5 The Ayer’s Rock Curse, Australia

Ayers Rock

Tourists call it Ayer’s Rock. To the Aboriginals, it’s Uluru. Either way, it’s an incredibly odd rock that’s so close to the geographic center of Australia that we’re surprised it doesn’t feature in more ancient astronaut theories. It’s one of the world’s largest monoliths, and it’s such an impressive sight that, too often, tourists want to take a piece home with them.

Ayer’s Rock has an incredible cultural and spiritual significance to the people that live there, and the relentless flow of tourists has always been something of a sore point. While climbing on the rock is technically legal, doing so means you’re walking all over what the ancients called “dreaming tracks.” However, the rock seems to have a built-in defense mechanism, and many that take a souvenir find themselves in a hurry to send it back.

The administrators of the monolith’s surrounding national park say they get around one package a day containing pieces of the rock that were taken. Sometimes, the packages include a note detailing the misfortunes the rock brought and a plea to make it stop already. Administrators have heard stories of everything from illness to romantic breakups to death, all attributed to Ayer’s Rock.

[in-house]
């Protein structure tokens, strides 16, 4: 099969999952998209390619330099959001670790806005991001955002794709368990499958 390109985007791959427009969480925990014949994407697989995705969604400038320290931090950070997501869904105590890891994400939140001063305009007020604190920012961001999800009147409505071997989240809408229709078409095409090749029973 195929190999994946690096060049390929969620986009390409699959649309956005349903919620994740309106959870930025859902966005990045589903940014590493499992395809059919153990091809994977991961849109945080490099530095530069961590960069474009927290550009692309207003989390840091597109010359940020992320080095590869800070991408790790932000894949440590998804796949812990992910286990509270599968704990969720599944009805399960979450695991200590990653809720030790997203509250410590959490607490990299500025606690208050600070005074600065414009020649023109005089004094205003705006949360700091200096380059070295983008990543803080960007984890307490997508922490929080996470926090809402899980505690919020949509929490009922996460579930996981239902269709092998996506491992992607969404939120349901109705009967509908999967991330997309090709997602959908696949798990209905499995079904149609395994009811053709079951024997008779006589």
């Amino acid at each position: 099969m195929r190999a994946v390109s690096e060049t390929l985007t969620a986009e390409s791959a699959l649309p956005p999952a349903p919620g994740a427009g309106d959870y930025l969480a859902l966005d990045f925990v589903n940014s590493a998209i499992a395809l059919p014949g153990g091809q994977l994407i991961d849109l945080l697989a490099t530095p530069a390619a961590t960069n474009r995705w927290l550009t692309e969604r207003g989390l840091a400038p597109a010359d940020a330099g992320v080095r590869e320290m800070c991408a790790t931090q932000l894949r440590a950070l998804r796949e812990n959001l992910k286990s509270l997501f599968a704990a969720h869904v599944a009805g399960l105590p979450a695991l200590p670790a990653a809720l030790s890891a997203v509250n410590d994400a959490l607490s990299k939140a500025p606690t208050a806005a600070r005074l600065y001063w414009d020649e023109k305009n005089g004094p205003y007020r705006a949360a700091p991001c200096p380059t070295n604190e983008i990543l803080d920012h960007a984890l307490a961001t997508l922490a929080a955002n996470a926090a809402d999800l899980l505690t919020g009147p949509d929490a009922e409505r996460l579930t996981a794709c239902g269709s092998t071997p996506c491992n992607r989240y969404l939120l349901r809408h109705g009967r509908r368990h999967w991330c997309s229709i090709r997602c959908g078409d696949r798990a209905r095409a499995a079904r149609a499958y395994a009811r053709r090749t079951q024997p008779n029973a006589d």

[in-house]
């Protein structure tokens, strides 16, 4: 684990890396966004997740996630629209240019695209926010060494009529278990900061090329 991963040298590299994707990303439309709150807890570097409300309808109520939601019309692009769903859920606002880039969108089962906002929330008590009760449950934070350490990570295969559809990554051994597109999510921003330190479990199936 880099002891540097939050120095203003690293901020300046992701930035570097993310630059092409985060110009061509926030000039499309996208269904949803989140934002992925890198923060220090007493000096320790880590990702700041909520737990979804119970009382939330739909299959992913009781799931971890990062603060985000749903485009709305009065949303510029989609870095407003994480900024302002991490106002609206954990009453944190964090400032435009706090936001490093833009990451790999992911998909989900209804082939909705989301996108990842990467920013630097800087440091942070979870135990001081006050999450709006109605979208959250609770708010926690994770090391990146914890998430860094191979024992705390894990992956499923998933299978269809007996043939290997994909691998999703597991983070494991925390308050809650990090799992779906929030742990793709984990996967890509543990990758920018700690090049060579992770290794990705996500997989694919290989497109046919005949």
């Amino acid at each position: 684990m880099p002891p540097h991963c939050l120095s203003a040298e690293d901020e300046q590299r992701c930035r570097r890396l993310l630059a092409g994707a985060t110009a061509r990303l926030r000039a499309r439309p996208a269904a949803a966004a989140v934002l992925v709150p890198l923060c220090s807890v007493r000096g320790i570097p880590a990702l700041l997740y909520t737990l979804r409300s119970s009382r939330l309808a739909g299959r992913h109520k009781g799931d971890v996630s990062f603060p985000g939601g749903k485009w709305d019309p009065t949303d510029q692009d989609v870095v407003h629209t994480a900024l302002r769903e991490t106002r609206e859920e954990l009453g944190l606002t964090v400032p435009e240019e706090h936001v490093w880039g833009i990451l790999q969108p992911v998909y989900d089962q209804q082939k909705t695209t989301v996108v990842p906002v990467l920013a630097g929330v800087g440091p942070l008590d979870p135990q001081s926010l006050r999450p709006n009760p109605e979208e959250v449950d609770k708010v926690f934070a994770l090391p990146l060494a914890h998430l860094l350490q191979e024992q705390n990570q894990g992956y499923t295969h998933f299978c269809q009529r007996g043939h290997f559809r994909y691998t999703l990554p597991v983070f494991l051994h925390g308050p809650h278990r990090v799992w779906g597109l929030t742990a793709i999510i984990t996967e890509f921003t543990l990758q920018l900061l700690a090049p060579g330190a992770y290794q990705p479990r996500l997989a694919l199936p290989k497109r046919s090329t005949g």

Some people don’t take just a few pebbles, either. One package contained a 32-kilogram (70 lb) piece of stone, sent from South Australia. A 9-kilogram (20 lb) piece was posted back from Germany, and when one university student did a project on the curse, she found about a quarter of the people who’d taken souvenirs from the rock thought they’d picked up a little bad luck as well.

4 Langkawi Island, Malaysia

Island 2

Langkawi Island is a beautiful stretch of beachfront paradise, and while it’s a tourism hot spot, the protection of UNESCO has kept it from becoming a commercialized wasteland. It’s also said to be cursed, but that all that bad luck might’ve recently run its course.

It started in 1819 when a local woman named Mahsuri was executed. Officially, her crime was adultery. Unofficially, it was rumored that the village chieftain had taken a fancy to her, and she had rejected him. Infuriated, he had Mahsuri put to death, using her kindness as an excuse. While her husband was away at war, she’d given shelter to a wandering minstrel, and now, it meant her death. The chieftain and his first wife—who was jealous of the younger woman—issued the condemnation.

As she died, Mahsuri cursed the island to see no peace or prosperity for the next seven generations. No one is certain why she chose to curse the island for that specific amount of time. But the curse seemed to work, and the island fell into an incredibly dark period. Both starvation and invaders swept across the island, but in 1980, Langkawi got a new lease on life. The prime minister declared that he wanted to make the island into a tourist destination spot. Slowly, hotels and resorts were built among the huge tracts of untouched paradise.